New managers become a fashion accessory

Despite a last minute penalty from James Beattie to beat Blackburn Rovers 3-2, Paul Sturrock was the first managerial casualty of the season.

Sturrock was sacked after just two games and his reign on the South Coast had lasted a mere 13. He was replaced by his assistant, Steve Wigley but he wouldn’t last long either.

Sir Bobby Robson was the second manager to be dismissed by the end of August. He dropped Alan Shearer to the bench for a 4-2 defeat at Aston Villa and with just two points from four games; he was axed by Freddie Shepherd.

Graeme Souness resigned as Blackburn manager a week later, to take the vacant position at St. James’s Park.

Souness was replaced by the Wales international coach, Mark Hughes, who had finished his playing career at Ewood Park only two seasons earlier.

In October, Gary Megson announced he would be leaving West Brom at the end of the season but after a 3-0 loss at Crystal Palace on 23 October, he was relieved of his duties and replaced by former Middlesbrough boss, Bryan Robson.

November brought about the mysterious departure of Jacques Santini at Tottenham, less than four months after taking the job at White Hart Lane. Santini’s assistant, Martin Jol took permanent charge of the inconsistent North Londoners.

A bigger shock awaited Portsmouth when the appointment of Croatian Velimir Zajec as director of football prompted Harry Redknapp to walk out on Pompey and less than two weeks later; he unbelievably turned up down the road at Southampton.

Lastly, Kevin Keegan quit as Manchester City boss in March, with Stuart Pearce given the caretaker role at the City of Manchester Stadium, which later turned into a permanent role.

The amount of changes this year made sure football was keeping up with the latest fashion trends!

49 and out at Old Trafford

On 24 October, Arsenal needed to avoid defeat at Old Trafford, to stretch their unbeaten run to 50 league games. A win would eliminate Manchester United from the title race.

In another stormy encounter between the sides, goals in the second half from Ruud Van Nistlerooy and Wayne Rooney ensured a crucial 2-0 win for the Red Devils, ending the Gunners historic run at 49 games.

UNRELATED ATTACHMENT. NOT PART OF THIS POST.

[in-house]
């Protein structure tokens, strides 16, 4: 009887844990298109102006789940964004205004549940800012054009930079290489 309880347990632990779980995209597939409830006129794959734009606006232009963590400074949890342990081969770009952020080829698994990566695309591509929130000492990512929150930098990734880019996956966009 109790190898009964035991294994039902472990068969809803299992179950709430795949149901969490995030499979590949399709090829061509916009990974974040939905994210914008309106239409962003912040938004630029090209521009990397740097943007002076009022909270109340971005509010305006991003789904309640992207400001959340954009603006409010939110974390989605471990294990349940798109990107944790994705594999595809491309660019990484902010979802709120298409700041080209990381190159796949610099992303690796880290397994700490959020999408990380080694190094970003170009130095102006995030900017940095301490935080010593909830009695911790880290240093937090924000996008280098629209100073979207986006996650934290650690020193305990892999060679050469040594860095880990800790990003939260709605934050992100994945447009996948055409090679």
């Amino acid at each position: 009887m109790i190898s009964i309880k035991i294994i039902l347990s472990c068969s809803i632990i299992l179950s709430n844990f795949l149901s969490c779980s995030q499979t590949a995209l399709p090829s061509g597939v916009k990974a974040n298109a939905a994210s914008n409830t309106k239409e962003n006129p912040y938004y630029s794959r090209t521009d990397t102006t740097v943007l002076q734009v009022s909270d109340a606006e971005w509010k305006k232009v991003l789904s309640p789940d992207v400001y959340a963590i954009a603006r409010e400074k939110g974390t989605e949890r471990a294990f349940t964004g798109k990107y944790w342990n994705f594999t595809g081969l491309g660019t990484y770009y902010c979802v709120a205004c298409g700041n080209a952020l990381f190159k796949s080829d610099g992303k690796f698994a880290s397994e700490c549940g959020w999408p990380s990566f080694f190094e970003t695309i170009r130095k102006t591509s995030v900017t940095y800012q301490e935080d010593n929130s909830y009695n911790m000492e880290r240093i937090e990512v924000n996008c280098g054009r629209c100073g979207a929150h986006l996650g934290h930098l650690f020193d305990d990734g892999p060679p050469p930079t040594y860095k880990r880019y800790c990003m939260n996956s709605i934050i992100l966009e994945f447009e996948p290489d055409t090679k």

There was more good news for United, when Rio Ferdinand returned from his eight month suspension for missing a drugs test.

After their defeat at Old Trafford, Arsenal’s form collapsed. A stoppage time equaliser from Van Persie rescued a home point with Southampton and further draws with Crystal Palace and West Brom saw them drop behind Chelsea in the title race.

Then, it got worse at Anfield against an injury-ravaged Liverpool. Benitez’s side deservedly won 2-1, with Neil Mellor scoring a cracking winner in stoppage time and Jens Lehmann was dropped from the side afterwards.

Chelsea had their own problems briefly, sacking Romanian striker Adrian Mutu after he failed a routine drugs test. Then, they lost their only game of the season, going down 1-0 at Manchester City to a Nicolas Anelka penalty.

After that, they never looked back and started scoring goals for fun too. Blackburn Rovers, Charlton Athletic, Norwich City and Newcastle United were all beaten 4-0 in the next two months, as Mourinho’s men went into the New Year with a five point advantage.

Norwich had to wait 14 games for their first win of the season, which arrived with a 2-1 triumph over Southampton at Carrow Road.

Fellow newly promoted side West Brom looked doomed and were bottom at Christmas, after losing 4-0 at Birmingham, then 5-0 at home to Liverpool.

It was already becoming clear that three from Blackburn, Crystal Palace, West Brom, Norwich, Southampton and Fulham would be going down at the end of the season.

Jose’s Judgement Day

Sky Sports titled in as ‘Judgement Day’ and Jose Mourinho passed another test, as his side came from behind twice to draw 2-2 at Highbury with Arsenal.

The sides would have a massive falling out into the new year, when it was revealed that defender Ashley Cole, had met illegally with Mourinho and chief executive Peter Kenyon in a London hotel.

Arsenal accused Chelsea of an illegal approach and the Blues, plus Mourinho and Kenyon were fined for their actions.

The January transfer window saw plenty of business, if not involving the top three sides in the division.

Relegation threatened Southampton were busy, bringing in Portsmouth captain Nigel Quashie, Harry Redknapp’s son, Jamie from Tottenham and Olivier Bernard from Newcastle United.

Robbie Savage left Birmingham in acrimonious circumstances to link-up with Mark Hughes at Blackburn; Everton broke their club record to sign James Beattie, while Liverpool added goalscoring royalty from Madrid, in the shape of Fernando Morientes.

Leaving the Premier League were Anelka, who signed for Fenerbache, Thomas Gravesen moved to Real Madrid and after refusing to play on the wing for a trip to Arsenal, Craig Bellamy was loaned out to Celtic by Souness at Newcastle.

Meanwhile, on the field, Chelsea stretched their lead out to 11 points and Arsenal’s title chances effectively ended, after they were beaten 4-2 at home by Manchester United in February.

Everton remained in pole position for fourth spot and the final Champions League qualification place, despite losing the 201st Merseyside derby to Liverpool, 2-1 at Anfield.